6.  Abiquiu Reservoir, Abiquiu, New Mexico.  

The campground on the banks of this large reservoir is one of our favorites.  I did two paddles here, the first was a solo.  
I beached the kayak on a massive submerged rock that was separated from the rocky shoreline.  The water was six inches deep over the boulder.  I got out of the kayak to lounge in the water that was warmed by the sun-drenched rock.

Later in the week Dianne and I returned to the same spot for a picnic.

Such a tranquil and private spot to relax in the water.

7.  Rio Grande River.  Mission, Texas.

Yes we really did go on an organized trip on the Rio Grande.  It still remains a weekly guided activity at the Bentsen Palm Village RV Park where we stayed before buying our lot next door at Retama Village.

Our guide cautioned us not to get out of the kayak on the Mexican side of the river, but informed us that is was OK to paddle near the shore.  I would never do this alone; however, we did feel safe in a group, especially with the visual presence of the Border Patrol.  

There were lots of interesting sites, particularly on the Mexican side, which was more fully developed than the American side.  This photo shows a high-end water skiing school that was under construction...  

... complete with ski ramps.  

It was here that we noted a "spotter" on the Mexican side who was obviously keeping a watch on the Border Patrol.

The highlight of the trip was probably the horses (Mexican side) that wandered down to the river to get a drink.

Or maybe, the highlight was Dianne's smile.  

8.  Guadalupe River. Kerrville, Texas.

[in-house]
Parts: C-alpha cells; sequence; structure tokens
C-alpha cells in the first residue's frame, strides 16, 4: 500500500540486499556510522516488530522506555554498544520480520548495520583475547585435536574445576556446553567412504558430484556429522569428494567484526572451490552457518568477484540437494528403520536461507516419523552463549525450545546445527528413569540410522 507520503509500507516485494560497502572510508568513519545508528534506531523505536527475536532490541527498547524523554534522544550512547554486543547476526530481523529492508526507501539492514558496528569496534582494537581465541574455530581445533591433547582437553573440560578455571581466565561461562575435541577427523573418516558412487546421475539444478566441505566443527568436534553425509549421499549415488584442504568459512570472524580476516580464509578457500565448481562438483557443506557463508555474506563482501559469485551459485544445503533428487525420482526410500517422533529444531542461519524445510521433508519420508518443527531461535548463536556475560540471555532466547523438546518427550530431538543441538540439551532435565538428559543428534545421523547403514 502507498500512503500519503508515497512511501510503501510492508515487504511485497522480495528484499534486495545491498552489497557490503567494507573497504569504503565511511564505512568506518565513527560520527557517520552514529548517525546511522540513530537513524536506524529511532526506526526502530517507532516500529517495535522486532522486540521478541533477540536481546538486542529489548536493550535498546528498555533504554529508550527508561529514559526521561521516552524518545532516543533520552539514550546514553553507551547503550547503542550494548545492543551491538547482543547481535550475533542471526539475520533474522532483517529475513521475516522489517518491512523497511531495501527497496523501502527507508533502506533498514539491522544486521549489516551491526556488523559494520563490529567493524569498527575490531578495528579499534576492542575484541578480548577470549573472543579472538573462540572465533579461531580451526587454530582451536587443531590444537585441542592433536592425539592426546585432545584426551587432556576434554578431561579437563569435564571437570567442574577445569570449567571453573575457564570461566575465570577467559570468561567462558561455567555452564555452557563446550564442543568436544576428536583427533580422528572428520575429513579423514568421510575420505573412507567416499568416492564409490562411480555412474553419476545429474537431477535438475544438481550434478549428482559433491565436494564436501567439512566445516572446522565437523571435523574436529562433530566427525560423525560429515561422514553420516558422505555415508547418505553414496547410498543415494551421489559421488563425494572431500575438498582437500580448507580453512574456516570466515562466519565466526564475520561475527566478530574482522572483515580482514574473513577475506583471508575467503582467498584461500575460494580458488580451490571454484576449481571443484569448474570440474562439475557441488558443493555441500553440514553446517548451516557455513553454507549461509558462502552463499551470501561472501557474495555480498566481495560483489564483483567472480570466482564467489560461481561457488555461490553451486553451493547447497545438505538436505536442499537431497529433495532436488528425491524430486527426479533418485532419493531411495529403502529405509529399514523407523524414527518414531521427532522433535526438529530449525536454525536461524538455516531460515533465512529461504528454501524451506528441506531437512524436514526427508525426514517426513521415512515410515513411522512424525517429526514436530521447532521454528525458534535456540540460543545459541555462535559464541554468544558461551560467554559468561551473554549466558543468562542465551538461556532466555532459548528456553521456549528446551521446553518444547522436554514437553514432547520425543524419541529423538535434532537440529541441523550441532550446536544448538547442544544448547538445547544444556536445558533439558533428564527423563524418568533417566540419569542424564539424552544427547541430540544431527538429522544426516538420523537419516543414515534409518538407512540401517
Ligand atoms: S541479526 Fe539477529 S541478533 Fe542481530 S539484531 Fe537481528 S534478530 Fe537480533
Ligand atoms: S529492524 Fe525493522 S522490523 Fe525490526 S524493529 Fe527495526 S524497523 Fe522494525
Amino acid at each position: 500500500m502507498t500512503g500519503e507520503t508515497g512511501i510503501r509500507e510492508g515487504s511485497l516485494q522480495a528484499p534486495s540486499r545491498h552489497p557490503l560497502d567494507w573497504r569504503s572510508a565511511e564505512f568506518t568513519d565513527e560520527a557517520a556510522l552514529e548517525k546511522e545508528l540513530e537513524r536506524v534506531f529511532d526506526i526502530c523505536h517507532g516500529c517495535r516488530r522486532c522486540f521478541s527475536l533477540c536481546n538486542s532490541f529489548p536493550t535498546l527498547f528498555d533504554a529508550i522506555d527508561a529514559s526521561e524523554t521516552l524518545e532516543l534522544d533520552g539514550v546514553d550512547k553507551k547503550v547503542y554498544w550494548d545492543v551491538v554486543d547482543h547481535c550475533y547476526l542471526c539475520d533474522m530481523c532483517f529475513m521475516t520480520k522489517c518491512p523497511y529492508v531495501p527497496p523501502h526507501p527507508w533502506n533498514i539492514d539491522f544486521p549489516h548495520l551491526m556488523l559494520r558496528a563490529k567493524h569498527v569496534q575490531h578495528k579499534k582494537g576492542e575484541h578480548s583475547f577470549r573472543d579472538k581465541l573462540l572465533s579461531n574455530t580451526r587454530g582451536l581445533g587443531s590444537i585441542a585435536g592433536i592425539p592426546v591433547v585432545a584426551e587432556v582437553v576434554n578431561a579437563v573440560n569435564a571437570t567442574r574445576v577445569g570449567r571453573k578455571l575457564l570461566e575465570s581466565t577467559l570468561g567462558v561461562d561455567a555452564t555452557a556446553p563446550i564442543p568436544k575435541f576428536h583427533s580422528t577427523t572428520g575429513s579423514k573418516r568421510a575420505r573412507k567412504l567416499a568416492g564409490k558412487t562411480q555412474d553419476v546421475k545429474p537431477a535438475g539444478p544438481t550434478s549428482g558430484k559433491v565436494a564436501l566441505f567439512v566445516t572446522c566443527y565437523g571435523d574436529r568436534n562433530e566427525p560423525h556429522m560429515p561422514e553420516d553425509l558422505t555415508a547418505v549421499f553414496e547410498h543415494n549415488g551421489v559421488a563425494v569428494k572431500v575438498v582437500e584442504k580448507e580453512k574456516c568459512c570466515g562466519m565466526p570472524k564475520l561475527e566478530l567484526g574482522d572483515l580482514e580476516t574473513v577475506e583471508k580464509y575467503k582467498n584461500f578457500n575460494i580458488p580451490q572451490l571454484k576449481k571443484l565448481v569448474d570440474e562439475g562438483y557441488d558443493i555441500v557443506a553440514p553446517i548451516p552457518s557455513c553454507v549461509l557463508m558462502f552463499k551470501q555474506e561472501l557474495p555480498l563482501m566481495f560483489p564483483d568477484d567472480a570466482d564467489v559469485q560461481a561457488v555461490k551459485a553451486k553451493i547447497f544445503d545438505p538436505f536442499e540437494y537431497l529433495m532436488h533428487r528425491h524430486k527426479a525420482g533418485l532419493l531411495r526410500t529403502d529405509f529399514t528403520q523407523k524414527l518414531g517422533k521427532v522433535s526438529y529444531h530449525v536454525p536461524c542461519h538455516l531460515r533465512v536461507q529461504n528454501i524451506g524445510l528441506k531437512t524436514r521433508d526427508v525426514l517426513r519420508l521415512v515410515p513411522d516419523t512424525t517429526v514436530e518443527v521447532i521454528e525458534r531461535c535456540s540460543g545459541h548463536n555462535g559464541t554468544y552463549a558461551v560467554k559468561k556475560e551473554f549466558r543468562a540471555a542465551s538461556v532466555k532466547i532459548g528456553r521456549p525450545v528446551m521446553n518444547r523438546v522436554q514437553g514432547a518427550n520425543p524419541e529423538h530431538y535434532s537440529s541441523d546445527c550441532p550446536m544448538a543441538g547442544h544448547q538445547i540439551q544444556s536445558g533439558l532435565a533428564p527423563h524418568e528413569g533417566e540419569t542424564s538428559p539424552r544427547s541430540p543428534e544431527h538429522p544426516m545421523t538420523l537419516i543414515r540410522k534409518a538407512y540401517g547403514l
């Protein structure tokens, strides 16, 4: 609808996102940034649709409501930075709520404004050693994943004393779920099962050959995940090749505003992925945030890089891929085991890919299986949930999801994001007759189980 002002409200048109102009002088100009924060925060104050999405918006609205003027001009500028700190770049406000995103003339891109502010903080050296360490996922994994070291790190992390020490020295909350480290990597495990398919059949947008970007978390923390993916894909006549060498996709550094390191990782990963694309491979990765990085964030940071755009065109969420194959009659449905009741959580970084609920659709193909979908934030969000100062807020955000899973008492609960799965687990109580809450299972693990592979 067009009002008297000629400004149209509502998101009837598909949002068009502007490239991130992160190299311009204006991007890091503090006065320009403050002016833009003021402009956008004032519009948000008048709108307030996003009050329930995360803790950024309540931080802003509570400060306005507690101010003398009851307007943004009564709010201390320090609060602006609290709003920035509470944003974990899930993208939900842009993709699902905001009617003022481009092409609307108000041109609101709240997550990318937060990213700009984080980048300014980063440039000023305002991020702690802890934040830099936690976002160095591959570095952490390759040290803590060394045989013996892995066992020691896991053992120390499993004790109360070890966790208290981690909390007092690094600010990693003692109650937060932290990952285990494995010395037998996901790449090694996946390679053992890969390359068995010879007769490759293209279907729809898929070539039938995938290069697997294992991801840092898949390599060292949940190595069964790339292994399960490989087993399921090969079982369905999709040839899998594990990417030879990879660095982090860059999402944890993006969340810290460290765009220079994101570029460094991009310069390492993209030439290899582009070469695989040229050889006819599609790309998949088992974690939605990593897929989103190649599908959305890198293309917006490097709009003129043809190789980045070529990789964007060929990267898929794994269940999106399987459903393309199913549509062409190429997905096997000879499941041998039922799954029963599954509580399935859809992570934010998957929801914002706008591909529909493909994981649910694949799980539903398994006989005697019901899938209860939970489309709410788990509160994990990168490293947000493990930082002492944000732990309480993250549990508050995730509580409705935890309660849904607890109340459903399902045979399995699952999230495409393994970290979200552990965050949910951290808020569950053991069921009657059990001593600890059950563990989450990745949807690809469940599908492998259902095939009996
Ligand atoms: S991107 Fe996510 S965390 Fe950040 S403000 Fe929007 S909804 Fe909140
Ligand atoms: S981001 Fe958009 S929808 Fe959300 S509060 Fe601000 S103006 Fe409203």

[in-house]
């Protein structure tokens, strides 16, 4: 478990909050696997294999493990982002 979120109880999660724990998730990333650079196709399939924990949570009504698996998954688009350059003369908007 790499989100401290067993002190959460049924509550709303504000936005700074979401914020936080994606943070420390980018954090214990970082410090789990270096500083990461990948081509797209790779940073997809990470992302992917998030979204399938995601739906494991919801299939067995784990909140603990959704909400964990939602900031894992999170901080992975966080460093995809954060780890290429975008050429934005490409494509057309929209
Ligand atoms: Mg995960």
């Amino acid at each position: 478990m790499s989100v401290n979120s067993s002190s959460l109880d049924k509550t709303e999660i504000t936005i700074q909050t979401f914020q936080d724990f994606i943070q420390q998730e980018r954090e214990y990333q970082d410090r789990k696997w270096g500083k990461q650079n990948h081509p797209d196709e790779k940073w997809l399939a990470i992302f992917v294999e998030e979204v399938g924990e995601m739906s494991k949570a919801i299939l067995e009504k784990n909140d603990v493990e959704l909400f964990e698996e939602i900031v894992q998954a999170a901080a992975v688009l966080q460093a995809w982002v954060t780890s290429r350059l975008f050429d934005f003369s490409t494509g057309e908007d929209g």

Lots of things to do in the Hill Country of Texas, including kayaking.

Chuck and Cindy joined us on this trip, and you thought they only kayaked in Indiana and Florida.

We launched from a Kerrville City Park and enjoyed the river on a sunny Texas day.

9.  Rio Grande River, Big Bend Ranch State Park, in the Big Bend area near Lajitas, Texas.

Dianne opted out of this trip, organized by the Lajitas Resort.   It was supposed to have been a float trip, but the river was so low that it became a canoe trip.

I was in a canoe with the guide while a young couple joined us in the only other canoe.  The guide, who lives in a house that only uses solar power, filled me in on all the local lore, gossip and the best places to grab a beer --- he was an interesting and likable guy.  In this section of the Rio Grande you can literally wade across the river to Mexico.

10.  Florida Keys, just north of Key West.  Florida.

This really cannot be considered a trip, but it was the first time that I ever took the inflatable kayak out.  The KOA campground was extremely congested, but the turquoise water at the campground launch site looked extremely inviting.

I always thought it was warm in the keys, but this day was windy and cool.  I really did not want to tip the kayak.  I am an excellent swimmer, but I also don't like to be wet when the weather is chilly.  Dianne was afraid that we both would drown so she watched from the shore and took pictures.  I soon discovered that over-inflating the kayak makes it a little unstable, so this was a short trip.  Lesson learned.  

More top ten lists to come, as well as Dianne's final summary of our fifth year of travel in the RV.